Qasim Virjee 5:14
it’s very interesting. Let’s take a step back, we’ll talk about kind of how you do what you do. Maybe some anecdotes in a second. But I’d love to, and I’m sure our listeners would love to know a little bit about how your own company got founded. So how do you guys know each other? How did that happen?

Brendan Philp 5:29
Oh, Troy was consulting at a company I was, I was at called Jump factor. I was Director of Strategy there. And Troy was a consultant who was helping build our sort of tactical practice on SEO. And we hit it off. And we talked a lot about Dungeons and Dragons. So the sort of formed a friendship that sort of stayed alive through slack. And then sort of rekindled with Troy’s company when he wrote when he started, I think about a year ago, so I’ll let him take it from there. But that’s how we met.

Troy Fawkes 5:59
Yeah. And so the agency ended up just growing out of a consultancy. And I think a lot of a lot of people who’ve gone to consultants have that same kind of feelings that I’ve had. But were you concerned that, you know, what do I do 10 years from now or 15 years from now? Do I stay as a consultant? Do I go in house? Am I devaluing my career by staying as a consultant? And then on the flip side of that, on the kind of the growth side of that, Am I answering all my clients needs, you know, I believe strongly in solution selling. And if I’m having a conversation with someone, and they don’t have a problem that I’m the best solution for, I much prefer to just pass them to someone who can solve that problem. And I still do. But we’ve chosen a lot of channels that let us actually solve those problems. So when we built the agency, it was around, being able to address a lot of those those concerns. So we came out of the the consultancy phase, brought on a bunch of talent internally. And now we can actually, you know, answer these questions. And the growth track for an agency is a lot, it’s there’s a lot of things to think about

Qasim Virjee 7:06
tons, tons and alarming amount, an alarming amount, and they never really think about them all. The more people, more people, you’re, the larger your client roster, and also, the larger your employee or consultant base grows is an infinite amount of things. I

Brendan Philp 7:22
think a lot of entrepreneurs understand that that problem too. Because when you talk to, you know, sometimes with friends or things like that, and he said, Like all young companies growing really fast, and they don’t understand that that’s a concern for you not, not a right, not like everything’s going amazing, it’s like no, we’re a little a little worried when the curve when it’s growing too fast, because you don’t know how you’re going to staff you don’t know. And then we’re going to work, which is how we start well, like you know, all sorts of all sorts of challenges. So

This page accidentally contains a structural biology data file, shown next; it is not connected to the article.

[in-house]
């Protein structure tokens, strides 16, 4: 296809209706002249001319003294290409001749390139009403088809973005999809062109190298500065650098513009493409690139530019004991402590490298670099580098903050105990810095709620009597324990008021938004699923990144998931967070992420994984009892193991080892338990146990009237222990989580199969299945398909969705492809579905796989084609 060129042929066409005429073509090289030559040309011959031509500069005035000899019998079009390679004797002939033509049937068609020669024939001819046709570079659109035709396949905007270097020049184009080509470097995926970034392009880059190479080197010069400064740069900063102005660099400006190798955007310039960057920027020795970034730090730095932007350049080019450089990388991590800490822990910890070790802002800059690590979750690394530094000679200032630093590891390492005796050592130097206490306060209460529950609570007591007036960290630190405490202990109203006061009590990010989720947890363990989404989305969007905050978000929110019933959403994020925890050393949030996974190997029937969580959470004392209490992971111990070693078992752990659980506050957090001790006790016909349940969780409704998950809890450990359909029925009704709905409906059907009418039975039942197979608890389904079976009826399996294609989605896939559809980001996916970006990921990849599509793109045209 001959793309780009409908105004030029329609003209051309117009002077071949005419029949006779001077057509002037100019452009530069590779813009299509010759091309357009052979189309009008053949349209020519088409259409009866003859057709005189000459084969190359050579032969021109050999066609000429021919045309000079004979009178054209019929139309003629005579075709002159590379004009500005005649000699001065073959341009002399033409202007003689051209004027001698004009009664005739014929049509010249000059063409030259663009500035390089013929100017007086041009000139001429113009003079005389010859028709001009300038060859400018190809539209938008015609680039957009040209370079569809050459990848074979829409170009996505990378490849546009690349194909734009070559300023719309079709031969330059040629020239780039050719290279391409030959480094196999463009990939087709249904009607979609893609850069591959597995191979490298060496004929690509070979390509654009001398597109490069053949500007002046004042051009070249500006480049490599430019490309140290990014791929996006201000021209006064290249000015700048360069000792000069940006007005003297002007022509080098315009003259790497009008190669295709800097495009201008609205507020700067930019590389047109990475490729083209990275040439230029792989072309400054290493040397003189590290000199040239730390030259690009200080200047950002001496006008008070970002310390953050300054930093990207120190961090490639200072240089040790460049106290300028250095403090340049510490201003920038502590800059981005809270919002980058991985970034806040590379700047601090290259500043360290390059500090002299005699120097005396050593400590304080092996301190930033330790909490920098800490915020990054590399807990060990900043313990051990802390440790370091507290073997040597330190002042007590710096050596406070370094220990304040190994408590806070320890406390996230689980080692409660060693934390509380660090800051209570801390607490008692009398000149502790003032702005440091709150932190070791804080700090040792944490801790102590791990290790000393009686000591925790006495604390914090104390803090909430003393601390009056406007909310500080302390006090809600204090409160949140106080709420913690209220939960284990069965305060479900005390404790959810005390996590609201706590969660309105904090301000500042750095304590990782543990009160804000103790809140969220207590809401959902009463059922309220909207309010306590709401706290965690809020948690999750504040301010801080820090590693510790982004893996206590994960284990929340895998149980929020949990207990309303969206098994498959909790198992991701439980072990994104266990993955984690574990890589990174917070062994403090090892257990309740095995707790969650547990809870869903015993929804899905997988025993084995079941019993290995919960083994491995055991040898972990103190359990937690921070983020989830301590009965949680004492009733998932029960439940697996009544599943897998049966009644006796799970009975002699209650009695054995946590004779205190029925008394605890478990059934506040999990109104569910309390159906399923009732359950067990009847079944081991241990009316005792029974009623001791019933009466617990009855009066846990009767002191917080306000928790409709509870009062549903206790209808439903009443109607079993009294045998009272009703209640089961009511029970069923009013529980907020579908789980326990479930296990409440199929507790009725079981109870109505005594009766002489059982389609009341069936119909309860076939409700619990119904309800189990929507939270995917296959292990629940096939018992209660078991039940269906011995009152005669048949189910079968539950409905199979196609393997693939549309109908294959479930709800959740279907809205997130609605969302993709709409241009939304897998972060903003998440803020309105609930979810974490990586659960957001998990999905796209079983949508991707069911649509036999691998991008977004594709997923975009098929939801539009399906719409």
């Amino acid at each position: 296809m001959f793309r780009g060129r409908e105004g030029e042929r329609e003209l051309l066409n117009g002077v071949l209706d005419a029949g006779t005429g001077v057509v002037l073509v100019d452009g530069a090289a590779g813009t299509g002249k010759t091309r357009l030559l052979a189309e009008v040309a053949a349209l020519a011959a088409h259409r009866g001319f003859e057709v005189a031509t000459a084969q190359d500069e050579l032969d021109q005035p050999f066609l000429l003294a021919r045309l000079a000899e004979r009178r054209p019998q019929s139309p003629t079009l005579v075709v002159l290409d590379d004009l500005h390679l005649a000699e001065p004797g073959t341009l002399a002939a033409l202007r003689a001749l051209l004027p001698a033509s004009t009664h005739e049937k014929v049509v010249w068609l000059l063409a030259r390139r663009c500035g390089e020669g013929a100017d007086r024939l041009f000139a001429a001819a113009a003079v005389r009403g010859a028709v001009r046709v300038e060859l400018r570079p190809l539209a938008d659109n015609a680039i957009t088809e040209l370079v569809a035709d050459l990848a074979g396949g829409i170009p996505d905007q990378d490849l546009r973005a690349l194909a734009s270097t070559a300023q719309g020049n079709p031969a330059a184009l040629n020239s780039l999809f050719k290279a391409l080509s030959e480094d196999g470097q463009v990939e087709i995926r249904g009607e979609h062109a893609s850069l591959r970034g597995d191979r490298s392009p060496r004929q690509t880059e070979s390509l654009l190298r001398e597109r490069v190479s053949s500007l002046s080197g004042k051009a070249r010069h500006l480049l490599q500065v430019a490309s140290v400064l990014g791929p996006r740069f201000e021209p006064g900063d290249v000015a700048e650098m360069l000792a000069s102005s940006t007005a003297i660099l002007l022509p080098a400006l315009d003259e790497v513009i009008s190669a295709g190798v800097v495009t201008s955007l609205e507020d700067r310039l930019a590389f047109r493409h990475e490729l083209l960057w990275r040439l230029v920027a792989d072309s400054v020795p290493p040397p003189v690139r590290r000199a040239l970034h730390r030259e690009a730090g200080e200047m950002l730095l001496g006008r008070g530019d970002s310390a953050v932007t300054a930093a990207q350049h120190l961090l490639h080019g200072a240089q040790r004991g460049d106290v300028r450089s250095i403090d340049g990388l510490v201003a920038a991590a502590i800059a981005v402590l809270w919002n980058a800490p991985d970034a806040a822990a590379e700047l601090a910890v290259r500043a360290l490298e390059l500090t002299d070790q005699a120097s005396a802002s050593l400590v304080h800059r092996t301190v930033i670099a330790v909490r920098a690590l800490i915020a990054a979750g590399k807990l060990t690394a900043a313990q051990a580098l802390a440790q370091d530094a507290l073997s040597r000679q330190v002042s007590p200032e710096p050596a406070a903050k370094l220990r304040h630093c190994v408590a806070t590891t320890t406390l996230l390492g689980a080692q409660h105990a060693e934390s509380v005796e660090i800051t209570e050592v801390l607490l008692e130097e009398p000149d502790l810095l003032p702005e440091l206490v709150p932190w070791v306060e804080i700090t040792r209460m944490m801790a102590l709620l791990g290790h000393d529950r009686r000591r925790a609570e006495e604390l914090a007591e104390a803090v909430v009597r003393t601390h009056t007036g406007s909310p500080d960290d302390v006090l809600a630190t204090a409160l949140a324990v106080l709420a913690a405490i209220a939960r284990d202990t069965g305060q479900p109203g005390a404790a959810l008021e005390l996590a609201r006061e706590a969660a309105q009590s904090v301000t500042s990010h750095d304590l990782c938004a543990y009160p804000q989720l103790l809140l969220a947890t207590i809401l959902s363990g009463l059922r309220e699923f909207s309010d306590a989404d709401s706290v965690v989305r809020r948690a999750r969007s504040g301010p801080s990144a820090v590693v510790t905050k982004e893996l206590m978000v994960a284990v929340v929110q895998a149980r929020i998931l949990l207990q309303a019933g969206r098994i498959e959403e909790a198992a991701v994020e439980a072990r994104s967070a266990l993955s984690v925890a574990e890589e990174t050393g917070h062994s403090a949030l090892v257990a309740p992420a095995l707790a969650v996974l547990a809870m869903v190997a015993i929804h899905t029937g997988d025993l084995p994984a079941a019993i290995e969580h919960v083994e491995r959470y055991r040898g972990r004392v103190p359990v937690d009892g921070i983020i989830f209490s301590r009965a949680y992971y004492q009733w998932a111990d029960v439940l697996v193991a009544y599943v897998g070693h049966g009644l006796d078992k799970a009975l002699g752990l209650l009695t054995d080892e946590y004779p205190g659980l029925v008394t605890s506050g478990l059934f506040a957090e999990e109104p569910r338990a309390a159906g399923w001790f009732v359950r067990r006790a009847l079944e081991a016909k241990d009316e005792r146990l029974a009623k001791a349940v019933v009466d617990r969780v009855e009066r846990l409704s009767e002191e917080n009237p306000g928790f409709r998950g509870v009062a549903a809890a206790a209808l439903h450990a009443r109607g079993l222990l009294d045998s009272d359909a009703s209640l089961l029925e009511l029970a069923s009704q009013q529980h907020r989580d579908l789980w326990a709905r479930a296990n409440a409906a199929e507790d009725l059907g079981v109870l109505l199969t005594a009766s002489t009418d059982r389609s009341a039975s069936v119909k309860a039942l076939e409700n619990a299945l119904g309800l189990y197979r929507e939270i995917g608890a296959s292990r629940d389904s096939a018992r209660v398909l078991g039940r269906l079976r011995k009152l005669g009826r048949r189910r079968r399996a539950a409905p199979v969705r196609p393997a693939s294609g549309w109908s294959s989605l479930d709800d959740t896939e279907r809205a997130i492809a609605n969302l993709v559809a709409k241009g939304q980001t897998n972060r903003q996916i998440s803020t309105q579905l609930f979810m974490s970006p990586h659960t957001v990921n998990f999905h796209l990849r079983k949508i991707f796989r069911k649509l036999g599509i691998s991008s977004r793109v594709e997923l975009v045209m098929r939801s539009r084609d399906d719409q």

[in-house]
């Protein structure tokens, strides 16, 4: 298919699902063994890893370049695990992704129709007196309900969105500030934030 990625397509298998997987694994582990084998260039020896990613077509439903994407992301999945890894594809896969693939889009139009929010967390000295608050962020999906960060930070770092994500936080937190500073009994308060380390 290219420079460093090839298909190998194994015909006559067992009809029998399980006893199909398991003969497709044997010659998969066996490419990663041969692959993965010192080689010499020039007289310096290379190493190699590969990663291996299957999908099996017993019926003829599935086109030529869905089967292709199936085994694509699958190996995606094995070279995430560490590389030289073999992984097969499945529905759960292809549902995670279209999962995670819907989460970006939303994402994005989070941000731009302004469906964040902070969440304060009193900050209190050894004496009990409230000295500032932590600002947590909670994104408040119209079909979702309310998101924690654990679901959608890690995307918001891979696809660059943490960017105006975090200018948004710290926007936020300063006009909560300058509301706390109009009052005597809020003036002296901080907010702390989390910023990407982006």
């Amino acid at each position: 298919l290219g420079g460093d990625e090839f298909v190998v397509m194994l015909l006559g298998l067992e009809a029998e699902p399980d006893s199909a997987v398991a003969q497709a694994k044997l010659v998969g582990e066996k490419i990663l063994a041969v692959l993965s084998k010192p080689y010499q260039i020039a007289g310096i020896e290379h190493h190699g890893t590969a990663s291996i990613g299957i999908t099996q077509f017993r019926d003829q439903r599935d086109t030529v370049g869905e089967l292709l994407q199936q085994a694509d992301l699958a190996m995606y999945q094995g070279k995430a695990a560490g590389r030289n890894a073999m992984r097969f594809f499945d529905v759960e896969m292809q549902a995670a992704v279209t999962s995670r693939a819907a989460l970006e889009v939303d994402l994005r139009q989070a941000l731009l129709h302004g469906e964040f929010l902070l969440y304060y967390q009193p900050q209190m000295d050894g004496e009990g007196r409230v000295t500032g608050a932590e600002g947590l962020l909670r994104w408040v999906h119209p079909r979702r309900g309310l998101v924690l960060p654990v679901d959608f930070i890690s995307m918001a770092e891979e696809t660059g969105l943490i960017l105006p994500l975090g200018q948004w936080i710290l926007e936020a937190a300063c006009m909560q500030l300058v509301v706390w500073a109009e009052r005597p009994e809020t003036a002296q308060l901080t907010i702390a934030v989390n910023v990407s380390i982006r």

Qasim Virjee 7:49
it’s funny, because in my in my consulting career, which goes back to, I mean, my whole life, but let’s say like, you know, I don’t know if you guys know this, but I used to have a firm called Design guru that was essentially we were experts. When I say we I should say I you know, the Royal the royal we royal I was very quickly became very expert at Community Development online, and developed a methodology out of urban public space planning called placemaking, which now is kind of like popular nomenclature in the urban planning world. But at the time, so this is like, early 2000s 2004, or five, and moved to New York, I learned the process, and I adapted it from this think tank in New York called the project for public spaces in a digital space. And this is right, like before Facebook, kind of Myspace, Friendster days, building and consulting with everyone from, you know, small nonprofits to Coca Cola to look at, like, how do you engage people online, and a lot of that was around just creating spaces for them, that feel like places that have these emotive kind of connection points and some stickiness. So it’s funny to look, you know, from, from my history at that time of, you know, growing and we went through some teething pains where I can say we because it was like me selling this methodology, and then building networks of not just individuals, but like, you know, organizations to create solutions for customers early on, and those flex up and down and go with the crest and trough, you know, kind of client project cycle, which is what took me to co working to my first you know, office was at the Center for Social Innovation Chinatown in 2007. And, and then we grew out of that, and I had a studio with about 12 people that was there, like every day. And then you know, I wasn’t making any money. So it’s funny because it’s like, you learn a lot as a consultant about scaling in terms of your operational side of things and how do you manage, you know, everything from deal flow to fulfillment of the projects? And then there’s this bottom line question.

Brendan Philp 9:55
Yeah, making money making profit are two very different things. Cash Flow

Qasim Virjee 9:59
versus rent. revenue. You know, like, that’s another thing,

Troy Fawkes 10:01